Seems that he does not if you read his recent article for Forbes.
Although, normally, Barlett is a free-market supply sider, after the crisis hit he has been striking compassionate tone.
In the article in question, Barlett is defending the stimulus with the following line of reasoning.
1) It is true that the financial crisis was largely caused by the mistaken government policies.
2) But those who really suffer are ordinary citizens and businesses (whom Barlett equates with the market).
3) Therefore, it would be unfair if the burden of helping the economy recover were placed entirely on the market.
4) Therefore, the Government must step in to right its wrongs.
Sounds logical, right?
But this kind of superficial logic is based on an elementary cognitive mistake of misplaced antropomorphic analogy.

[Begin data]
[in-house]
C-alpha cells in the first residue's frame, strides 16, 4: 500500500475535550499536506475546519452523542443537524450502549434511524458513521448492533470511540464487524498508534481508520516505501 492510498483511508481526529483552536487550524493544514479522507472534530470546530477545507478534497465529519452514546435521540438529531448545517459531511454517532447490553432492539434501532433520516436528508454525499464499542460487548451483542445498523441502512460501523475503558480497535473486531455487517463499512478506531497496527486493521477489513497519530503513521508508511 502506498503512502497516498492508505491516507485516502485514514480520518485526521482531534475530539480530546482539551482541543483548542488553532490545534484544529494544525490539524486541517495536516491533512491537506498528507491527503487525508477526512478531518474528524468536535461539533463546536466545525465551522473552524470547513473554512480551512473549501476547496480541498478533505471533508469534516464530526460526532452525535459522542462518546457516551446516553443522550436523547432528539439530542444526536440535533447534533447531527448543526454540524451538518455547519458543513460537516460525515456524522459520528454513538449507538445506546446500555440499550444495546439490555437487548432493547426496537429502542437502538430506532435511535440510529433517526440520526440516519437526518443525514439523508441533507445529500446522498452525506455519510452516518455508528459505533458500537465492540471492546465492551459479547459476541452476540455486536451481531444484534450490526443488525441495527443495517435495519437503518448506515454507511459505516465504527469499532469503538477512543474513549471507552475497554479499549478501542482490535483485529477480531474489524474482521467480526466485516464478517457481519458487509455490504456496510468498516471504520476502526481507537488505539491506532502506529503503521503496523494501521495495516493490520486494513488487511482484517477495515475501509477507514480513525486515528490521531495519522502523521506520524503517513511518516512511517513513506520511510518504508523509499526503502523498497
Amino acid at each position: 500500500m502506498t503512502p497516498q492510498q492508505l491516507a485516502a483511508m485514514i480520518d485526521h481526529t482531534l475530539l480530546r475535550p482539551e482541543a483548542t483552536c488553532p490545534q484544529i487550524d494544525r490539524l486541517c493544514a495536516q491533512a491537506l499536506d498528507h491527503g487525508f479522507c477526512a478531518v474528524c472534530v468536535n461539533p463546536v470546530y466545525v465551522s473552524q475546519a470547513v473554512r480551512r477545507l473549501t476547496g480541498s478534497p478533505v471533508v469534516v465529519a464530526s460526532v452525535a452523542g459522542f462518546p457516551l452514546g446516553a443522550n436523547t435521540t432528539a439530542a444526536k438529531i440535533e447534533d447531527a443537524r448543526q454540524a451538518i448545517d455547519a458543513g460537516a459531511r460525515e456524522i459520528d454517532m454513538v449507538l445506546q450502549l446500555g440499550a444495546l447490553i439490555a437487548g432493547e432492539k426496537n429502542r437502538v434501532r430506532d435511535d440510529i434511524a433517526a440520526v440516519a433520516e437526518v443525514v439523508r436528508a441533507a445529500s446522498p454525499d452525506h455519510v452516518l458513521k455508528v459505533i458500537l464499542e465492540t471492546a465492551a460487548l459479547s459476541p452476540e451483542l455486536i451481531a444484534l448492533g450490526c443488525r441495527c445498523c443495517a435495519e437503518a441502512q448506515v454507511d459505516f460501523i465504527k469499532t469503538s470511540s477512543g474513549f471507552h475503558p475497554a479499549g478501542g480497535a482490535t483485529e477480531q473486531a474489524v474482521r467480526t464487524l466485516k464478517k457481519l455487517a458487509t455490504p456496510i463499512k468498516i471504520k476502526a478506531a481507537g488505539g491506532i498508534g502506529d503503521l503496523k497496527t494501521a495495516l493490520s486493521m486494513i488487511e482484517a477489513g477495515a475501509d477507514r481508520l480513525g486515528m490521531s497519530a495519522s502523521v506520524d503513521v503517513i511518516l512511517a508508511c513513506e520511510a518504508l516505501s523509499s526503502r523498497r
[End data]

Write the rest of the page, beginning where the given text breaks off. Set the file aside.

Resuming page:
The following analogy is in order. The market is the citizens who need help with, say, a broken bridge which they cannot mend by themselves. And the bridge was broken because the government, say, ordered the constructors to build the bridge from wrong materials. Since the government is to blame it must act as a repairman.
But neither the market nor the government is an antropomorphic actor. Both are institutional systems - one based on voluntary and the other - on involuntary cooperation. What the government does is it displaces the market with relations based on involuntary cooperation thereby at best impeding its work. The government thus can only help the market by allowing the market to work not by further displacing it.